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Changing What's Possible through Philanthropy

The power of giving, the spirit of philanthropy.

Scholarship established by former leader in president’s office helps nontraditional student

‘This reaffirms that, yes, you belong here’

Fifteen years after closing her textbooks, Melissa Koci packed up the life she built out west and came home to chase a dream she thought she had abandoned as a teenager...Read More

Pharmacy alumni, ’95, commit to taking care of patients, mentoring the next generation

'If we’ve proven one concept, it’s that you can take care of people in this corporate climate.'

Kelly and Kandi Hunt, a husband-and-wife business team, joke that they’d be a lot skinnier if they didn’t run a traditional family pharmacy...Read More

Recent graduate John "Taco" Robinson worked a fast-food job to pay for med school

'At $6.50 an hour, you have to really decide what's important. Working that job was a big part of my life.'

John Robinson picked up a job at Taco Bell as a teenager with a singular goal in mind: to save enough money to attend a pre-medical school summer camp between high school and his freshman year of college...Read More

Small-town family doctor establishes scholarship to help students pursue community medicine

Dr. Sam Stone and wife

'Don't let the debt determine what you do for the rest of your life'

Dr. Sam Stone planned his career at 5 years old and describes the years that followed as “one of those boring stories...Read More

Health Professions alumna commits to community health – and its next generation of leaders

Diane Mathews at Lowcountry AHEC

'After a life-threatening diagnosis, you realize that you’re not guaranteed another day, let alone a year or years. You become braver.'

Diane Mathews spent the first half of her career as a dedicated medical technologist, analyzing blood and fluids in a clinical laboratory and diagnosing blood-related cancers alongside pathologists...Read More

Physician assistant establishes scholarship to help other military personnel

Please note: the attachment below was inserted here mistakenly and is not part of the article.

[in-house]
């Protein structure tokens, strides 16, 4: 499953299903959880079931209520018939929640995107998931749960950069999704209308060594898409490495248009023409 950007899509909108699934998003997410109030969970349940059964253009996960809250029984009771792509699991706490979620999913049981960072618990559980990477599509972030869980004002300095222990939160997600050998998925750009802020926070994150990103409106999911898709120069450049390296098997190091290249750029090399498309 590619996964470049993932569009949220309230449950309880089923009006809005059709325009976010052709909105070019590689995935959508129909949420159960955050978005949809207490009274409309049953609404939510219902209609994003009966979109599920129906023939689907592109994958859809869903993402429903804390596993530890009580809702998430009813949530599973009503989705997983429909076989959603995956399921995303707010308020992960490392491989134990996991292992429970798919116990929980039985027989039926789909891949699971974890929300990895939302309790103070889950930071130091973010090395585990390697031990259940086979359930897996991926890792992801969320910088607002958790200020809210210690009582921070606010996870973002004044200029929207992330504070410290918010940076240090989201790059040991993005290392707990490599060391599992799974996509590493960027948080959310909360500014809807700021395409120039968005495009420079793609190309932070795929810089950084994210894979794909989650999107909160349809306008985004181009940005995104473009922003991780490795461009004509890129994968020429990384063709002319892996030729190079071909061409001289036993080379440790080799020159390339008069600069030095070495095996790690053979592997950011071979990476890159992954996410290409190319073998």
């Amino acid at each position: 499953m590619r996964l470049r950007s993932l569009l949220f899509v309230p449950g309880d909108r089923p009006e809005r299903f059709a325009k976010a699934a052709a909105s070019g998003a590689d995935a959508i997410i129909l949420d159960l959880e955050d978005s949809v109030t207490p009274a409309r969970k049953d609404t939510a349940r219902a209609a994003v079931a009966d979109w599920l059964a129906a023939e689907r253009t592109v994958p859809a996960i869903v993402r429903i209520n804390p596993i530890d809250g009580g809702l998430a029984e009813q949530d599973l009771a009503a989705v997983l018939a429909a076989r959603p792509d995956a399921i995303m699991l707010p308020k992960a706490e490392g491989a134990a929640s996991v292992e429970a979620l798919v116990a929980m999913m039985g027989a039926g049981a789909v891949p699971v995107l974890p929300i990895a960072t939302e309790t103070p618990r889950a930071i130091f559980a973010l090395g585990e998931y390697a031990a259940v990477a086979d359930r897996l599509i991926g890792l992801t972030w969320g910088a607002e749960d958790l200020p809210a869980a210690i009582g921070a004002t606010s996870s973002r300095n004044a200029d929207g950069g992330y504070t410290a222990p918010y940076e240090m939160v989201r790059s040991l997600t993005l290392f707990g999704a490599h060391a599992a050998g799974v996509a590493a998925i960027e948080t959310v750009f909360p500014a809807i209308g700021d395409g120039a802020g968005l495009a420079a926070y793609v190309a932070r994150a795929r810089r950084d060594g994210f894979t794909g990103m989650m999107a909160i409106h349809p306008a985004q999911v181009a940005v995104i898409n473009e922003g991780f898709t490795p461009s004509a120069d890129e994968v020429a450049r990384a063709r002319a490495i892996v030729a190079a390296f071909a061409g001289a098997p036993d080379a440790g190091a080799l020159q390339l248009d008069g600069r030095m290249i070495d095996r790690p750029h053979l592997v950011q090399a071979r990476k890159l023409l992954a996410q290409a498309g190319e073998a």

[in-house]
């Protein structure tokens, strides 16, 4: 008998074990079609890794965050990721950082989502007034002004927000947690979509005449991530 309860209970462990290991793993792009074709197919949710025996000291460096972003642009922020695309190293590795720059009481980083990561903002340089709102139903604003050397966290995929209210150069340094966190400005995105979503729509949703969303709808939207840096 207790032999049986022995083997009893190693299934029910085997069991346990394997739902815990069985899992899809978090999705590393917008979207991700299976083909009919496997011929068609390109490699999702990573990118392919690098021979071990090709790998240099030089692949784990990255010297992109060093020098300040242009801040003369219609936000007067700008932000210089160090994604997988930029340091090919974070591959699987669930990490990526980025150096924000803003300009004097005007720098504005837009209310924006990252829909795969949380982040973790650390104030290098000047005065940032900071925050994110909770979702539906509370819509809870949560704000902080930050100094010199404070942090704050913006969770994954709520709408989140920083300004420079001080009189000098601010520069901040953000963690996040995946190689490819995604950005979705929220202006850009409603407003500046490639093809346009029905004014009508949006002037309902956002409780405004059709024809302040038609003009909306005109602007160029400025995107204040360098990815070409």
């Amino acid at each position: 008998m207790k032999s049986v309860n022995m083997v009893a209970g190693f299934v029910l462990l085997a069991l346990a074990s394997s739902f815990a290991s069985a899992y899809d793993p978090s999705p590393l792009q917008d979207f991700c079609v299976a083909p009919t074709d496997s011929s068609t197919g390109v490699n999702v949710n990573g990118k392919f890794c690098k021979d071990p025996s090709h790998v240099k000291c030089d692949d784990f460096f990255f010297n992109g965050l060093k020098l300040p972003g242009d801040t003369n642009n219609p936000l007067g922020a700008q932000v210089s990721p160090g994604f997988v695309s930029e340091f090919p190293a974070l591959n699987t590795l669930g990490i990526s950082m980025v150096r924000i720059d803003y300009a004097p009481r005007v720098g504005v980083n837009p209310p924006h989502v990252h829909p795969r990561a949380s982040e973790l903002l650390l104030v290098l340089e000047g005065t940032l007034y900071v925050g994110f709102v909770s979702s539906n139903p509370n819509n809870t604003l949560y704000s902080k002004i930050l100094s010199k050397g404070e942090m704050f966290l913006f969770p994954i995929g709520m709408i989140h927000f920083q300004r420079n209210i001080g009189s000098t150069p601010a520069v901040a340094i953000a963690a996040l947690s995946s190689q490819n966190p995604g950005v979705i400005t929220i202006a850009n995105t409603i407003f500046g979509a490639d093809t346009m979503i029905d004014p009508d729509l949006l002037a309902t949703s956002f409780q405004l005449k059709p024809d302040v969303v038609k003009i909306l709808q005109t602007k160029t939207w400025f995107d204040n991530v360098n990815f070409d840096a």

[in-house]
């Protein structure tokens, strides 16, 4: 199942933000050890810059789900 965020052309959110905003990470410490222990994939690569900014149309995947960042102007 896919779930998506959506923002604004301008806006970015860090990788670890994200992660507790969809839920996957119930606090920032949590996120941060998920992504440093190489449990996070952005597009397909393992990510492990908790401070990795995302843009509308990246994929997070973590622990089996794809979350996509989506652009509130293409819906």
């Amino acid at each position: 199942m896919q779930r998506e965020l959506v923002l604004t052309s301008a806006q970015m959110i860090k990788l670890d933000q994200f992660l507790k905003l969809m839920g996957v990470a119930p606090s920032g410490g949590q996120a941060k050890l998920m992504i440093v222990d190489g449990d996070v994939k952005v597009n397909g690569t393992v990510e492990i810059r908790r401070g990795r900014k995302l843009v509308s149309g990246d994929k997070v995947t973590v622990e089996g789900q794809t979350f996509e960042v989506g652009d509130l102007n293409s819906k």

‘With dedication and hard work, they can accomplish great things’

When Col. Mike La Belle decided to go to physician assistant school, he brought years of experience working as an operating room and emergency room technician in the Air Force but only nine hours of college credit...Read More

Former Marine Corps sniper earns med-school scholarship

"There was no money for college"

The Medical College Admissions Test doesn’t gauge an aspiring doctor’s physical fitness, psychological stamina or ability to battle sleep deprivation...Read More

Sunset Rotary Club gives $2,500 to fund advanced education for South Carolina nurse

Charleston, SC - The Sunset Rotary Club of Hilton Head Island has contributed $2,500 to the Medical University of South Carolina, enabling the College of Nursing to offer a scholarship to a nursing student from the Hilton Head area.

The donation will allow one nurse per year to continue his or her nursing education and pursue a baccalaureate or master's degree through the college's online learning program.

"The gift from Sunset Rotary Club comes at a critical time, when the nation is in the midst of a severe nursing shortage," said Gail Stuart, the college's dean. A 2005 report published by the Department of Health and Human Services projects a shortage of 29 percent or over 800,000 registered nurses, including 6,741 in South Carolina, by the year 2020. "Unless this trend is reversed, the nursing shortage could have a devastating impact on the delivery of healthcare services in South Carolina and the nation as a whole," said Stuart.

As one response to the nursing workforce crisis, the college instituted online learning programs that allow it to deliver its nursing curriculum in a cost-effective manner to students in offsite locations throughout the entire state of South Carolina. Since its inception in 2003, the online curriculum has helped nurses across the state obtain their baccalaureate degrees while remaining in their own communities. "This is critically important since about three-fourths of registered nurses in the state have an associate's degree. Many of these individuals wish to receive their baccalaureate degree in nursing but are constrained by work and family commitments," said Stuart.

The Sunset Rotary Club hopes that its gift will inspire other Rotary Clubs in the state to take action and respond to the nursing shortage by supporting the online learning programs and other nursing initiatives as well.

"We are delighted to make this $2,500 donation and we look forward to meeting the nursing student who will benefit from the scholarship," Rotary Club President F. Truitt Rabun, Jr. said.

Dean Gail Stuart is excited about the Sunset Rotary Club's support of the college's online learning program and what it means for the citizens of South Carolina.

"We are incredibly grateful for the Sunset Rotary Club's contribution and for their support of nursing in South Carolina," Stuart said. "This gift does more than provide one nurse with advance learning opportunities. It also reveals the club's dedication to the health and well-being of the citizens of South Carolina. For that we are most thankful."